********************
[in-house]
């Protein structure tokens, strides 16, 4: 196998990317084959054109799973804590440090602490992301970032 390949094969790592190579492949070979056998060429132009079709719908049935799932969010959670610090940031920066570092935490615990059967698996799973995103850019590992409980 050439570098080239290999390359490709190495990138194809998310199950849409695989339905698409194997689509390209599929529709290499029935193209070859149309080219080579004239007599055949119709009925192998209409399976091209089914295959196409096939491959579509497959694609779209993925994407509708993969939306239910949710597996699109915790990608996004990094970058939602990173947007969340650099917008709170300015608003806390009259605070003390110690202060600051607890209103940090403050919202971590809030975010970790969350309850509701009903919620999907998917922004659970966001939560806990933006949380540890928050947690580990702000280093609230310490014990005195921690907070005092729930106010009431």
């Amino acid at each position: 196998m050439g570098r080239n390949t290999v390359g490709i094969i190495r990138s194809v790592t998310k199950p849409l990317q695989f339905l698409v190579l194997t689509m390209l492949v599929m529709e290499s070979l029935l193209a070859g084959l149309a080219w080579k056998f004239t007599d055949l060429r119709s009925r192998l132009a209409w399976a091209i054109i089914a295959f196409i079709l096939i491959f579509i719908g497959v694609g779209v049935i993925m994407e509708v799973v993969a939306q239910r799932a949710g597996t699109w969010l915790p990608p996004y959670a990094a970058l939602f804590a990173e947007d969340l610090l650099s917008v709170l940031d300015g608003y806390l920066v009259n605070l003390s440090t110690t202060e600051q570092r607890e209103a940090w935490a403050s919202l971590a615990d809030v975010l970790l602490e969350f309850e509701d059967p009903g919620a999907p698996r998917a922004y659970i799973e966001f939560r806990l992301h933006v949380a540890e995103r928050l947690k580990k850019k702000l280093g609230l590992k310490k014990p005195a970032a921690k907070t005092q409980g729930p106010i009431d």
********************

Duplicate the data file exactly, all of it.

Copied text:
[in-house]
């Protein structure tokens, strides 16, 4: 196998990317084959054109799973804590440090602490992301970032 390949094969790592190579492949070979056998060429132009079709719908049935799932969010959670610090940031920066570092935490615990059967698996799973995103850019590992409980 050439570098080239290999390359490709190495990138194809998310199950849409695989339905698409194997689509390209599929529709290499029935193209070859149309080219080579004239007599055949119709009925192998209409399976091209089914295959196409096939491959579509497959694609779209993925994407509708993969939306239910949710597996699109915790990608996004990094970058939602990173947007969340650099917008709170300015608003806390009259605070003390110690202060600051607890209103940090403050919202971590809030975010970790969350309850509701009903919620999907998917922004659970966001939560806990933006949380540890928050947690580990702000280093609230310490014990005195921690907070005092729930106010009431």
């Amino acid at each position: 196998m050439g570098r080239n390949t290999v390359g490709i094969i190495r990138s194809v790592t998310k199950p849409l990317q695989f339905l698409v190579l194997t689509m390209l492949v599929m529709e290499s070979l029935l193209a070859g084959l149309a080219w080579k056998f004239t007599d055949l060429r119709s009925r192998l132009a209409w399976a091209i054109i089914a295959f196409i079709l096939i491959f579509i719908g497959v694609g779209v049935i993925m994407e509708v799973v993969a939306q239910r799932a949710g597996t699109w969010l915790p990608p996004y959670a990094a970058l939602f804590a990173e947007d969340l610090l650099s917008v709170l940031d300015g608003y806390l920066v009259n605070l003390s440090t110690t202060e600051q570092r607890e209103a940090w935490a403050s919202l971590a615990d809030v975010l970790l602490e969350f309850e509701d059967p009903g919620a999907p698996r998917a922004y659970i799973e966001f939560r806990l992301h933006v949380a540890e995103r928050l947690k580990k850019k702000l280093g609230l590992k310490k014990p005195a970032a921690k907070t005092q409980g729930p106010i009431d």